Bringing Out The Big Guns

It was during the study holidays leading up to my Chartered Accountancy final exam that I discovered the show  Criminal Minds.  It st...



It was during the study holidays leading up to my Chartered Accountancy final exam that I discovered the show Criminal Minds. It started out innocuously — all I wanted was to find a way to procrastinate studying Auditing Standards, which, as people who’ve studied Auditing Standards would know, is completely understandable. Within a week though, I was addicted to the point where I would use the show’s timing to motivate myself into finishing that day’s quota of studying. Criminal Minds follows the Behavioural Analysis Unit, a sub-section of the FBI, which is called in by the local police departments whenever there are violent, serial crimes which are committed by an unknown perpetrator, who is referred to as the “unsub”. The team of analysts then gets together to crack the case by going into the mind of the killer, predicting his next move, and consequently, preventing it.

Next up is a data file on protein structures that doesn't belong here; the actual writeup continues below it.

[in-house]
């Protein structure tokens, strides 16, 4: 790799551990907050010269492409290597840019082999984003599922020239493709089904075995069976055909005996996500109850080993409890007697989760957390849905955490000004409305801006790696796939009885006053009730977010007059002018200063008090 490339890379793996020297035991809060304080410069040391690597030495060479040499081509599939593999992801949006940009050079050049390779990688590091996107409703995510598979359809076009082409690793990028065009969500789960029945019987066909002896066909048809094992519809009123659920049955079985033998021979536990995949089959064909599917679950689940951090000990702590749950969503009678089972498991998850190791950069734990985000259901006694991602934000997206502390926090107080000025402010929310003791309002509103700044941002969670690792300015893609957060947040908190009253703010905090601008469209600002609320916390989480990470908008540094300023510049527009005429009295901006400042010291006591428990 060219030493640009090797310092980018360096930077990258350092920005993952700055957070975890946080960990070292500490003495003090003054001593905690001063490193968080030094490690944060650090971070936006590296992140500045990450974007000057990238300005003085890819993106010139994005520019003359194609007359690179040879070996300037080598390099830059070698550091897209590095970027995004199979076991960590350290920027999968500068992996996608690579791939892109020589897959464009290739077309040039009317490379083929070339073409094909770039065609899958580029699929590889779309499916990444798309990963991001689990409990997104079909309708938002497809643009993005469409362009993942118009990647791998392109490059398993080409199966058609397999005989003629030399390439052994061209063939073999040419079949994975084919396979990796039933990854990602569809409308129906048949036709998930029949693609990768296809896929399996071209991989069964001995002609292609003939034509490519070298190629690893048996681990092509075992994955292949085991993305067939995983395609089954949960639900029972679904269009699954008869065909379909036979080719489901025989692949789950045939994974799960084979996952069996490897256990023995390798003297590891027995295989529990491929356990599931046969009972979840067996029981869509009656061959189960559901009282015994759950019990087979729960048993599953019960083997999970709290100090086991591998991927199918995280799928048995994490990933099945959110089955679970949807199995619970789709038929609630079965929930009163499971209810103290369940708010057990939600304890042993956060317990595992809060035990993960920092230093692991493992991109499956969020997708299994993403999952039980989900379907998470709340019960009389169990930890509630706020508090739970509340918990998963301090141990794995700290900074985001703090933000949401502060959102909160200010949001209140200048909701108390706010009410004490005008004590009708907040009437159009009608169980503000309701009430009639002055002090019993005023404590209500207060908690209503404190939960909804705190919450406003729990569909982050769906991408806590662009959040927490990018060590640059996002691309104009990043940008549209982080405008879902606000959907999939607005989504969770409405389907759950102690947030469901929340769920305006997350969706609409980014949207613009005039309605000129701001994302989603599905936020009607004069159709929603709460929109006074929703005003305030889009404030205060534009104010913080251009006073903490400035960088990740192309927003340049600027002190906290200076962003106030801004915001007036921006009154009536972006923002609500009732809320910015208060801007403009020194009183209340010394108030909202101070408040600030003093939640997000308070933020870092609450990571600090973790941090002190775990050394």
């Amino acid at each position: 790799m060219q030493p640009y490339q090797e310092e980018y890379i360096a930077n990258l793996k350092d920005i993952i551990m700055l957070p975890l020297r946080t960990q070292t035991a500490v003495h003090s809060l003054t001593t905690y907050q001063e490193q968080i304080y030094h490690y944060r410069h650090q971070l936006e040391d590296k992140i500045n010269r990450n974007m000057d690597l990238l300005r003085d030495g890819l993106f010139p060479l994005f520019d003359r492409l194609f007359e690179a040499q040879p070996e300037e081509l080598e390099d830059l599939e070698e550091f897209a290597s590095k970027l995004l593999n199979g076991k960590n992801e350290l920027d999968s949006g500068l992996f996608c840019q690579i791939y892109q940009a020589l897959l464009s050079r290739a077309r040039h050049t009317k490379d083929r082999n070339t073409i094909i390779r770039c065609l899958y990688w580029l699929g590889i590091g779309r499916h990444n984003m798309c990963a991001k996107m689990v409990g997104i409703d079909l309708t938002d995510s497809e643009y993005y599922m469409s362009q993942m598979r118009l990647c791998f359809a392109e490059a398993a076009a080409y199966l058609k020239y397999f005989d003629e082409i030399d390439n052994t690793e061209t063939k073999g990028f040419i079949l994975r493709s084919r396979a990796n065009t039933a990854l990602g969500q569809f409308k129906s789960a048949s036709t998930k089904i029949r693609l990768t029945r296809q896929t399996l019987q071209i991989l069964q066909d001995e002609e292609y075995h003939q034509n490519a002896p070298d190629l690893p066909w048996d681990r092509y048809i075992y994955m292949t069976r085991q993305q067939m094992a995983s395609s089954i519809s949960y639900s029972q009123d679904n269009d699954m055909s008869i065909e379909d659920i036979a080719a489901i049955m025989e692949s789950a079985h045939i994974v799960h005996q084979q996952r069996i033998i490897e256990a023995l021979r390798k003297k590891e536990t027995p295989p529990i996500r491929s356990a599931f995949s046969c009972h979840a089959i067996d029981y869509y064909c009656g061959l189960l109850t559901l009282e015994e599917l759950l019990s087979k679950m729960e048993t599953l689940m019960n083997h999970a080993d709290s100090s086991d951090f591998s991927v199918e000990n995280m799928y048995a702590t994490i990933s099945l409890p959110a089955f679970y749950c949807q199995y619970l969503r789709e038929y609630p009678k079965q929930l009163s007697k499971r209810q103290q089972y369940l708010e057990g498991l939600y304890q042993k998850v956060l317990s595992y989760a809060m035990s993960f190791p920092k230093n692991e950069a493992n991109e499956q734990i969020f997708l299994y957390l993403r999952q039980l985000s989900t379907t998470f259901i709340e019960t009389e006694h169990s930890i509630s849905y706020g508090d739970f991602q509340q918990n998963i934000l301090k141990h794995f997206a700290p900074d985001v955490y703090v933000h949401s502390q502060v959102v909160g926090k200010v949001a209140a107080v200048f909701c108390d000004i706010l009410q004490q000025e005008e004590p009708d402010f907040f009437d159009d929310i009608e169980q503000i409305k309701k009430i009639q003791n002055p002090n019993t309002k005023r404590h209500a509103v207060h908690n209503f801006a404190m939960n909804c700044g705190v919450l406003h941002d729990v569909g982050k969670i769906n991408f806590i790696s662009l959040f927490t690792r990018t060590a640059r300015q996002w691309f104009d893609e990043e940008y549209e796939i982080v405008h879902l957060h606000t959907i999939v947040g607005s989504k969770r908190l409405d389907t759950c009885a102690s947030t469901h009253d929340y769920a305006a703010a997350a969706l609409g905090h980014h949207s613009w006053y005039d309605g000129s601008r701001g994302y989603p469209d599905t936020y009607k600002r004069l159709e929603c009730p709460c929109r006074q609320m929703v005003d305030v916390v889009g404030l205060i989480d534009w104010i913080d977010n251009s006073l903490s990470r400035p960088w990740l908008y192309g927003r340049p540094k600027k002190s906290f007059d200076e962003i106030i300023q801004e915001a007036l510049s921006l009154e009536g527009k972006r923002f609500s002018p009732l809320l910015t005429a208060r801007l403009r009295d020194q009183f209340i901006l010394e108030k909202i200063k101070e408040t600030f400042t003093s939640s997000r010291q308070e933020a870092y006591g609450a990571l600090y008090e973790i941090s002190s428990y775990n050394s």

Criminal Minds is about criminal psychology, and about getting into the unsub’s head to find out what drives him, and hence, there isn’t as much action in the show as one would expect in a conventional cop show — the guns come out only towards the end. When you’re new to the series, Criminal Minds comes across as a really entertaining, impressive and intelligent show. Every episode deals with a new crime, and the writing is such that it will take you to the edge of your seat within the first ten minutes, and keep you there until it ends.
Read my column in this week's Hindu Melange on Criminal Minds & Brooklyn 99, here. 

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1 comments

  1. Brooklyn nine-nine is a show I stumbled upon accidentally but ended enjoying more than I expected. Good review!

    Keirthana

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